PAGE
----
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Sheet Music
Sheet Music
Genres: Pop, Rock, Classic Rock
  •  Track Listings (10) - Disc #1

Digitally remastered, German reissue of 1974 album featuring'The Worst Band In The World'. Includes 2 bonus tracks '18 Carat Man Of Means' & 'Gismo My Way'. 2000 release. Standard jewel case.


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CD Details

All Artists: 10cc
Title: Sheet Music
Members Wishing: 4
Total Copies: 0
Label: Original Masters UK
Original Release Date: 1/1/1974
Re-Release Date: 5/16/2000
Album Type: Original recording reissued
Genres: Pop, Rock, Classic Rock
Styles: Progressive, Progressive Rock, Album-Oriented Rock (AOR)
Number of Discs: 1
SwapaCD Credits: 1
UPC: 636551560528


Album Description
Digitally remastered, German reissue of 1974 album featuring'The Worst Band In The World'. Includes 2 bonus tracks '18 Carat Man Of Means' & 'Gismo My Way'. 2000 release. Standard jewel case.

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CD Reviews

Somewhere, anywhere near Burbank
T. A. Smith | iowa city | 08/01/2007
(5 out of 5 stars)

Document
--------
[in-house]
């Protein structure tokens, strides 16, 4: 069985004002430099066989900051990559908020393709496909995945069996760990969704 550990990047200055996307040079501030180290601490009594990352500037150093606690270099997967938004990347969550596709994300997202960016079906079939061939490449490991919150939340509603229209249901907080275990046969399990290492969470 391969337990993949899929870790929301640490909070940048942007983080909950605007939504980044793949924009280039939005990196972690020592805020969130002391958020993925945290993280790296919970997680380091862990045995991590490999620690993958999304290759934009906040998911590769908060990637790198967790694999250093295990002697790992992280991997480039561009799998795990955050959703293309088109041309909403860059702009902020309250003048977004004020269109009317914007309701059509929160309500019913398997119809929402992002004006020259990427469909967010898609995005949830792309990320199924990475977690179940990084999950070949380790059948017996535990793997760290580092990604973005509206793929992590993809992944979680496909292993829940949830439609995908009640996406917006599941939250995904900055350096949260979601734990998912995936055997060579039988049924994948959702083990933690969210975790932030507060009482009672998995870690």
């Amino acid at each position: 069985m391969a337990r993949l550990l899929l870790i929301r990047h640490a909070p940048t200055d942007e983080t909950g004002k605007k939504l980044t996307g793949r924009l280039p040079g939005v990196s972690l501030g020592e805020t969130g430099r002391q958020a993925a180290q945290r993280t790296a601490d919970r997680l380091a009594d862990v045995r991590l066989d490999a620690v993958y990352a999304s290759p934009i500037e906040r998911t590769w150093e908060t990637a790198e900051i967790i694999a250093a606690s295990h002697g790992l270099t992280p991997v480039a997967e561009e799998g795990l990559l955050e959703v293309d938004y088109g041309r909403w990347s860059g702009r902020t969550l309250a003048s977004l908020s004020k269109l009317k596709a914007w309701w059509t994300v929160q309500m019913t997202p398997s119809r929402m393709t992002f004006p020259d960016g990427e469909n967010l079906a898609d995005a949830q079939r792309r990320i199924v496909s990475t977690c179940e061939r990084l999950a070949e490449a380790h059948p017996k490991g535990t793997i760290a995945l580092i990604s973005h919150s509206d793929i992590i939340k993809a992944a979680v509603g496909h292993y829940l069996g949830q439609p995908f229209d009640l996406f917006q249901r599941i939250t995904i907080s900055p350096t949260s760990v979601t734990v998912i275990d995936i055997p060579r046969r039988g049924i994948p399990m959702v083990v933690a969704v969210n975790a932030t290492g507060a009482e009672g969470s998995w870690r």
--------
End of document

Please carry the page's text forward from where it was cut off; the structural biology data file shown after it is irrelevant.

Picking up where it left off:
"This album made a really horrible summer over into a great one for me in 1974. Fresh out of hospital, supposedly dying from pulmonary emboli in both lungs, new apartment, beautiful summer evening, a young girl, and a tab of something strawberry...Totally unlike me, NOW, but THEN, I dug this album the most since chicks seemed to dig it. Rolling stone dug it. Clapton's release from Miami sucked, period. These guys were like evil twin genius Lennon-McCartney clones gone horribly wrong and kind of glam, corny, and gay all at the same time, an arrow shot straight into the heart of where rocknroll was headed. Springsteen was the other dude who was gonna rock the cradle a bit. But do not forget! No! Not once, ever! To facetiously quote a lamented recently impeached president--these guys were Cambridge and Oxford material who happened to dig music too. So, panegyric re the music business, natch, forthright economically sound "Shufflin" on "Wall Street", some what politically incorrect "Oh Effendi" and "Hotel" and perhaps "Baron Samedi" as well, but these guys were Brits, a mad, Monty Pythonesque, pop sensibility twisted like Terry Gilliam's, predicting disco and ridiculous dance crazes("Sacro-Iliac") forecasting the Western World's Waterloo in the Middle East, all over that black gold ("Oh Effendi") and even using the Republican's war words "liberate the region" some thirty years in advance...breathless as I am, so is the music. It just never stops. The "Silly Love" song, pre-Sir Paul, and much better, thank you, because it really is silly, and monstrously guitarish at the same time, will play in your head for days. "Samedi" and "Hotel" are a hoot, listened to uncritically, like on the beach, smearig the lotion on yr sunglasses...that kind of music. Have a beer. "Clockwork Creep" is a tense little totally pop masterpiece dialog betwixt a plane and a bomb. Did I say prescient? Well, I suppose if one were only smart enough, we woulod have seen all this coming, but... These guys were very intelligent, very musical, I suspect they had read Kenneth Anger and Robin Wood, and out popped "Somewhere in Hollywood" which would absolutely outdo any other genre mashup, satirical piece ever written before or since. Brian WIlson got in here as well,in "Wild Old Men", as someone else mentioned, but these guys were simply encyclopedic in their musical knowledge, both pop and theoretical, and not too proud to show it. Every single beat of every song has been absolutely marbleized by tiny little fingers. Whew. Frank Zappa finally took a bath."